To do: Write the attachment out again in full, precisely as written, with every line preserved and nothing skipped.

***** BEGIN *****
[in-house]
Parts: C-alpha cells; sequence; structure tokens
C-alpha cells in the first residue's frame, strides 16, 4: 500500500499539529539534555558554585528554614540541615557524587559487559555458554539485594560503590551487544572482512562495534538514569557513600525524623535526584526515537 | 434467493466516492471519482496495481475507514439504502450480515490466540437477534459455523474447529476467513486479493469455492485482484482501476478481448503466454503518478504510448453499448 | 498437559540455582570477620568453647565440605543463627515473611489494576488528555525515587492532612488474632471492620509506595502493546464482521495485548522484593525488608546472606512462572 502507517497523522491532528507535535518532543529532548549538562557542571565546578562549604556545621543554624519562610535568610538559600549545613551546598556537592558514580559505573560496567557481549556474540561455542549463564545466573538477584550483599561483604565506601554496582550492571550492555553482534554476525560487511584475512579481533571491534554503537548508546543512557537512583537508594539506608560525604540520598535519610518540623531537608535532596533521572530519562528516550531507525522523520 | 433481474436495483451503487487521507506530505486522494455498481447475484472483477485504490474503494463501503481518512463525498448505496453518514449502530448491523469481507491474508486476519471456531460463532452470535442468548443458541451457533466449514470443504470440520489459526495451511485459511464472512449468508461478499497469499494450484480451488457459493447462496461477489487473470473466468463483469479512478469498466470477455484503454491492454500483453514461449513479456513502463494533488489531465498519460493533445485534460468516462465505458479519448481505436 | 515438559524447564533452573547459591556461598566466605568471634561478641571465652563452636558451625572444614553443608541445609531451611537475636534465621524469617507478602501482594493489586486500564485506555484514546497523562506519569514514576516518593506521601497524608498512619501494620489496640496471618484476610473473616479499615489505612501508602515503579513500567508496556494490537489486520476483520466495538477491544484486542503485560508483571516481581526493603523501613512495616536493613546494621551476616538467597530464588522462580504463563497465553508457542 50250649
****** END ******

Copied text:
[in-house]
Parts: C-alpha cells; sequence; structure tokens
C-alpha cells in the first residue's frame, strides 16, 4: 500500500499539529539534555558554585528554614540541615557524587559487559555458554539485594560503590551487544572482512562495534538514569557513600525524623535526584526515537 | 434467493466516492471519482496495481475507514439504502450480515490466540437477534459455523474447529476467513486479493469455492485482484482501476478481448503466454503518478504510448453499448 | 498437559540455582570477620568453647565440605543463627515473611489494576488528555525515587492532612488474632471492620509506595502493546464482521495485548522484593525488608546472606512462572 502507517497523522491532528507535535518532543529532548549538562557542571565546578562549604556545621543554624519562610535568610538559600549545613551546598556537592558514580559505573560496567557481549556474540561455542549463564545466573538477584550483599561483604565506601554496582550492571550492555553482534554476525560487511584475512579481533571491534554503537548508546543512557537512583537508594539506608560525604540520598535519610518540623531537608535532596533521572530519562528516550531507525522523520 | 433481474436495483451503487487521507506530505486522494455498481447475484472483477485504490474503494463501503481518512463525498448505496453518514449502530448491523469481507491474508486476519471456531460463532452470535442468548443458541451457533466449514470443504470440520489459526495451511485459511464472512449468508461478499497469499494450484480451488457459493447462496461477489487473470473466468463483469479512478469498466470477455484503454491492454500483453514461449513479456513502463494533488489531465498519460493533445485534460468516462465505458479519448481505436 | 515438559524447564533452573547459591556461598566466605568471634561478641571465652563452636558451625572444614553443608541445609531451611537475636534465621524469617507478602501482594493489586486500564485506555484514546497523562506519569514514576516518593506521601497524608498512619501494620489496640496471618484476610473473616479499615489505612501508602515503579513500567508496556494490537489486520476483520466495538477491544484486542503485560508483571516481581526493603523501613512495616536493613546494621551476616538467597530464588522462580504463563497465553508457542 50250649